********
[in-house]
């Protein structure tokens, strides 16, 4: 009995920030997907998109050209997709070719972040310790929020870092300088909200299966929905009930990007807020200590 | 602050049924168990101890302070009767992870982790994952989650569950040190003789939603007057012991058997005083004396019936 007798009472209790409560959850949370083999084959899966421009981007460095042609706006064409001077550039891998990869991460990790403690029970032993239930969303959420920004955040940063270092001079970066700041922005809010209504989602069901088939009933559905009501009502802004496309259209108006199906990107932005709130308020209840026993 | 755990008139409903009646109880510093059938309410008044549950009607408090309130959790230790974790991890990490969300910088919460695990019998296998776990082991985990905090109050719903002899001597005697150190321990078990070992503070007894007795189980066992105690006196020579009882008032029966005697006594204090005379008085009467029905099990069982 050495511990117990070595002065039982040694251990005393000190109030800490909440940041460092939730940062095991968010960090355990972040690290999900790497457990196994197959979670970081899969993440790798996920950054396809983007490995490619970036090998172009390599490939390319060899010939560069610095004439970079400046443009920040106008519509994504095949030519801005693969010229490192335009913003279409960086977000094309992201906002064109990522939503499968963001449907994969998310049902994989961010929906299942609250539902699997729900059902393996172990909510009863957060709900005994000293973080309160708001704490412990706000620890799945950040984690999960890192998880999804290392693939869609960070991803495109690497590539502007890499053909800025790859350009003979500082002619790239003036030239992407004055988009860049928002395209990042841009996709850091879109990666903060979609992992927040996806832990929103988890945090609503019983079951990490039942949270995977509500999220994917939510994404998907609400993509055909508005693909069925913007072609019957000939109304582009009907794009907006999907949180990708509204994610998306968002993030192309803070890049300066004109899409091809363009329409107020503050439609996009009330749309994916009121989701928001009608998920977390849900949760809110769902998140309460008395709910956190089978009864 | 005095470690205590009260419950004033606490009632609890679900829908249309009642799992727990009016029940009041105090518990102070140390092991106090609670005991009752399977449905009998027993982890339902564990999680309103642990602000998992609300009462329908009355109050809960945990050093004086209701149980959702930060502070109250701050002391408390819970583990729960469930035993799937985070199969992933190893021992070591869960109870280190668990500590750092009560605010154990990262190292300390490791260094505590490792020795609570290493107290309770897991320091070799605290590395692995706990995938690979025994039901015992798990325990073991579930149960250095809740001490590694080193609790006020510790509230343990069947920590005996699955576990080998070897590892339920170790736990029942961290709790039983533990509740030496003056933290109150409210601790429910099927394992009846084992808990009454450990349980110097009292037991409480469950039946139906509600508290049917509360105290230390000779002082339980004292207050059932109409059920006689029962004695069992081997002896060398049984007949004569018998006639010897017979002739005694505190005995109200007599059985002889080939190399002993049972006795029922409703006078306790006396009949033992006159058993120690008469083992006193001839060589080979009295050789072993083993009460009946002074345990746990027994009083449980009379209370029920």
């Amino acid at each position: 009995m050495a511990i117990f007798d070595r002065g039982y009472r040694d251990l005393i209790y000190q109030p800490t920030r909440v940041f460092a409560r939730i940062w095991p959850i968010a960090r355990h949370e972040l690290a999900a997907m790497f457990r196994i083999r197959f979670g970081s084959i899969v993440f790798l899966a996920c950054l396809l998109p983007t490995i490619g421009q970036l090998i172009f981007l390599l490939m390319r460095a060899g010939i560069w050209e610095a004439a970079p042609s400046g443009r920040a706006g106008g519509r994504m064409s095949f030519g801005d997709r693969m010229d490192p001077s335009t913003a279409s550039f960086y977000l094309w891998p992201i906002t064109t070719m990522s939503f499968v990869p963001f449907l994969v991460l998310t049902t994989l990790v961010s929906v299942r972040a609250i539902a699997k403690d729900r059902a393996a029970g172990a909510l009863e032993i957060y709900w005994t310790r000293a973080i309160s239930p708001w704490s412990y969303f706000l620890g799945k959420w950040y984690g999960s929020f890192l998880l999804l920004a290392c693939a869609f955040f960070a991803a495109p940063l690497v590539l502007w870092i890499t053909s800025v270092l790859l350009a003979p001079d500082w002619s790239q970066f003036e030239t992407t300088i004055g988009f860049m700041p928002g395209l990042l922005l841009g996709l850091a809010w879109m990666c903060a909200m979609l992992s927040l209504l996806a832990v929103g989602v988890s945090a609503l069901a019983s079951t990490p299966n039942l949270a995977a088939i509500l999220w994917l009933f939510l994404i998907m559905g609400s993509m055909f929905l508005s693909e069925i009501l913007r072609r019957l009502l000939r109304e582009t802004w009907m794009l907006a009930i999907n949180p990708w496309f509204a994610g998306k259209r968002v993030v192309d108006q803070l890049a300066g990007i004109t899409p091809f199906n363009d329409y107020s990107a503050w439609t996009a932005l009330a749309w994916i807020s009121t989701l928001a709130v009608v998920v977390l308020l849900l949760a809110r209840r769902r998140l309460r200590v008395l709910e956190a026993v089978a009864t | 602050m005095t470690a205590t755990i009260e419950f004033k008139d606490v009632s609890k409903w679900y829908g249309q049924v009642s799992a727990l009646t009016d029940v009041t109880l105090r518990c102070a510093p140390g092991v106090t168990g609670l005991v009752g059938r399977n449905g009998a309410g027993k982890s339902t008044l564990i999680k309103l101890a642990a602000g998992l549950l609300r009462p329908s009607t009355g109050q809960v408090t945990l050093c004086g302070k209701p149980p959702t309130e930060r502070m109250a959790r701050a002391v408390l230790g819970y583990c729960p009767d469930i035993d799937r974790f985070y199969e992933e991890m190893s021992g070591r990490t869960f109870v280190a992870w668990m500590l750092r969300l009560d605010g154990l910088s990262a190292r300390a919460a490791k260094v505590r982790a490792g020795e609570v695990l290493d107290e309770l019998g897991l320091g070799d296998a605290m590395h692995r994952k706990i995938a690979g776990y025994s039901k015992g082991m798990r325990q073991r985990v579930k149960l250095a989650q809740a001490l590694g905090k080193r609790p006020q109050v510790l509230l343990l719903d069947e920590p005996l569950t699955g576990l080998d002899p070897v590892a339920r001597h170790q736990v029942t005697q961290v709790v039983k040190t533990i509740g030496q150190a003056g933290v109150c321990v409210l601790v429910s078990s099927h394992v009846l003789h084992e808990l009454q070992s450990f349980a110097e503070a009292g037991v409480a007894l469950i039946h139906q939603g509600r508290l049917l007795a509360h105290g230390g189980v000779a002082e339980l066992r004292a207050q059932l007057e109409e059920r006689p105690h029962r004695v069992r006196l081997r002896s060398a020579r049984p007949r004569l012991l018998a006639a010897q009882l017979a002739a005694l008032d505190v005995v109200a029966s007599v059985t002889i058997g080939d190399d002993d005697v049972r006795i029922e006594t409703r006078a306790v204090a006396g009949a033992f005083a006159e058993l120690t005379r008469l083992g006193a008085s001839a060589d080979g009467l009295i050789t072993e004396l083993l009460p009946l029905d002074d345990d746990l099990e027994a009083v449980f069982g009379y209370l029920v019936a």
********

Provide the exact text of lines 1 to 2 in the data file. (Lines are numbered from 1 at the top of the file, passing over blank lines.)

[in-house]
């Protein structure tokens, strides 16, 4: 009995920030997907998109050209997709070719972040310790929020870092300088909200299966929905009930990007807020200590 | 602050049924168990101890302070009767992870982790994952989650569950040190003789939603007057012991058997005083004396019936 007798009472209790409560959850949370083999084959899966421009981007460095042609706006064409001077550039891998990869991460990790403690029970032993239930969303959420920004955040940063270092001079970066700041922005809010209504989602069901088939009933559905009501009502802004496309259209108006199906990107932005709130308020209840026993 | 755990008139409903009646109880510093059938309410008044549950009607408090309130959790230790974790991890990490969300910088919460695990019998296998776990082991985990905090109050719903002899001597005697150190321990078990070992503070007894007795189980066992105690006196020579009882008032029966005697006594204090005379008085009467029905099990069982 050495511990117990070595002065039982040694251990005393000190109030800490909440940041460092939730940062095991968010960090355990972040690290999900790497457990196994197959979670970081899969993440790798996920950054396809983007490995490619970036090998172009390599490939390319060899010939560069610095004439970079400046443009920040106008519509994504095949030519801005693969010229490192335009913003279409960086977000094309992201906002064109990522939503499968963001449907994969998310049902994989961010929906299942609250539902699997729900059902393996172990909510009863957060709900005994000293973080309160708001704490412990706000620890799945950040984690999960890192998880999804290392693939869609960070991803495109690497590539502007890499053909800025790859350009003979500082002619790239003036030239992407004055988009860049928002395209990042841009996709850091879109990666903060979609992992927040996806832990929103988890945090609503019983079951990490039942949270995977509500999220994917939510994404998907609400993509055909508005693909069925913007072609019957000939109304582009009907794009907006999907949180990708509204994610998306968002993030192309803070890049300066004109899409091809363009329409107020503050439609996009009330749309994916009121989701928001009608998920977390849900949760809110769902998140309460008395709910956190089978009864 | 005095470690205590009260419950004033606490009632609890679900829908249309009642799992727990009016029940009041105090518990102070140390092991106090609670005991009752399977449905009998027993982890339902564990999680309103642990602000998992609300009462329908009355109050809960945990050093004086209701149980959702930060502070109250701050002391408390819970583990729960469930035993799937985070199969992933190893021992070591869960109870280190668990500590750092009560605010154990990262190292300390490791260094505590490792020795609570290493107290309770897991320091070799605290590395692995706990995938690979025994039901015992798990325990073991579930149960250095809740001490590694080193609790006020510790509230343990069947920590005996699955576990080998070897590892339920170790736990029942961290709790039983533990509740030496003056933290109150409210601790429910099927394992009846084992808990009454450990349980110097009292037991409480469950039946139906509600508290049917509360105290230390000779002082339980004292207050059932109409059920006689029962004695069992081997002896060398049984007949004569018998006639010897017979002739005694505190005995109200007599059985002889080939190399002993049972006795029922409703006078306790006396009949033992006159058993120690008469083992006193001839060589080979009295050789072993083993009460009946002074345990746990027994009083449980009379209370029920």